Think about independence
You can get chairs with electric tilt-in-space, which the user can operate themselves. Or you can choose manual tilt-in-space, which requires help from a carer.
Electric tilt-in-space is usually slightly more expensive. But, if the user can operate the chair themselves, it really enhances their independence.
For many people, independence makes them feel more positive about their rehabilitation, which is linked to quicker recovery times!
2) Riser function
Rise and recline chairs recline back so the user can sit back comfortably. But they also have a riser function which helps the user to sit down and stand up safely.
For anyone who is mobile but struggles with weakness or stiffness in the lower body, this is perfect!
As the whole chair rises, the seat tilts forward slightly at the same time. This means the user remains supported all the way from sit to stand. It takes some of the weight off their feet, avoiding falls or other injuries.
You can actually use this function to support other rehabilitation exercises! If sit to stand transfers are a key problem for someone, they can use a riser recliner chair to practice. However, we always recommend speaking to your OT or physiotherapist before trying any new techniques.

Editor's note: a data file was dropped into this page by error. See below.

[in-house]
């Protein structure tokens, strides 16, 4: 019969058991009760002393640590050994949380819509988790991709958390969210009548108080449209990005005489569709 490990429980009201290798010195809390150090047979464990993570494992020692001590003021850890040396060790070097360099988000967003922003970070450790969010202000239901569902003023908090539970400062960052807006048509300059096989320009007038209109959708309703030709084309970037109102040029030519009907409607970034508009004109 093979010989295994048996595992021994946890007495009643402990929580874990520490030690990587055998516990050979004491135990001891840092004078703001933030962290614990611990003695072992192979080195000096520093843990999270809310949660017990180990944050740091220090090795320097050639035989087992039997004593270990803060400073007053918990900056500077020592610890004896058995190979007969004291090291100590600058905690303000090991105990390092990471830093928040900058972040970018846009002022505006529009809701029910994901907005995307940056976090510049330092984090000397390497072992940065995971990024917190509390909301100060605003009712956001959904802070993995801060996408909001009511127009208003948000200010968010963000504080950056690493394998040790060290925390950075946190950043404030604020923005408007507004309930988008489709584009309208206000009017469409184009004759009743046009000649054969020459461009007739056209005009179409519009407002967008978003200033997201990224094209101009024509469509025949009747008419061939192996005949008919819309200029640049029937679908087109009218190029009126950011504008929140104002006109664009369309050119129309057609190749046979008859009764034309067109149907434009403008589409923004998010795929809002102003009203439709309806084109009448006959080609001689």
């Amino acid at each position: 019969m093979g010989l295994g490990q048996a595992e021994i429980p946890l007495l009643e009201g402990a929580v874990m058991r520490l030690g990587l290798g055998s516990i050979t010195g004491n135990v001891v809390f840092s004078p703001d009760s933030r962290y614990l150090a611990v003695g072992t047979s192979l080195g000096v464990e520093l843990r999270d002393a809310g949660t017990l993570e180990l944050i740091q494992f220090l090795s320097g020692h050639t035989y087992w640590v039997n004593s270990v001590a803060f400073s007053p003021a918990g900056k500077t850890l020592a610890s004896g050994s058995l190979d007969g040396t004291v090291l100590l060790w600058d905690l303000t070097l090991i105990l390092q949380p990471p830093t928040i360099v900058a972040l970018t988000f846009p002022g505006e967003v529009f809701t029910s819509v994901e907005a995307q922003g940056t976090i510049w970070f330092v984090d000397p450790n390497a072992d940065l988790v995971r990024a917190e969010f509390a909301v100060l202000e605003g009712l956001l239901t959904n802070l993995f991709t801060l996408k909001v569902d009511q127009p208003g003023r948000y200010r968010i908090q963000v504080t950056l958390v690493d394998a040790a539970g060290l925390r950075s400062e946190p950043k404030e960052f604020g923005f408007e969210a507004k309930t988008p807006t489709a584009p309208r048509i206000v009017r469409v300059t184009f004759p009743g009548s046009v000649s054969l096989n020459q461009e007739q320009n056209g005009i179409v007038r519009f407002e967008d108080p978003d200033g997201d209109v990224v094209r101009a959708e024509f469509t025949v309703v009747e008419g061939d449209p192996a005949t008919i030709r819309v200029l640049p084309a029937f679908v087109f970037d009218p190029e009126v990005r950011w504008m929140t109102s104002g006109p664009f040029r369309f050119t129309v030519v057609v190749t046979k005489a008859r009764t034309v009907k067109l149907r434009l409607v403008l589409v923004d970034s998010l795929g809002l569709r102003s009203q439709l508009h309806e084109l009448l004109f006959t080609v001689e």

3) Adjustable support
An adjustable chair is extremely helpful during rehabilitation. You avoid having to replace the chair as the user’s condition improves.
This saves time and money because you won’t need to buy multiple chairs to help one person. More importantly, the user can focus on their rehabilitation rather than repeatedly having to get used to new chairs.
The Lento care chair is fully adjustable. You can alter the posture support and pressure relief levels to suit someone as they progress from high risk to low risk. The backrest can be altered to change the levels of trunk support. Plus, all the seat sizing can be adjusted if weight changes are expected throughout recovery.
Best chairs for rehabilitation
What is the best chair for someone going through rehabilitation? Not every person will need all three features we’ve discussed here. There’s also a difference between which chair is best for rehabilitation in hospitals and at home. So, we have three top recommendations:
1) ProSpec Hospital Chair – The ProSpec has been designed by hospital teams for hospital use. It’s flexible, with built-in seat height and depth adjustability. Plus every aspect is focused on tissue viability to prevent pressure injuries. If you’re looking for a bedside chair to aid patient rehabilitation for discharge, the ProSpec is our top choice.
2) Copgrove riser recliner chair – If sit-to-stand assistance is a top priority and you want the benefits of tilt-in-space, we recommend a chair from the Copgrove range. They are great for home use. Plus, they’re available in a range of sizes, colours and fabrics to suit different users.
3) Lento care chair – If adjustability is key, and especially if the user is hoisted, we recommend the Lento care chair. The size, support and positioning can all be tailored to the individual user.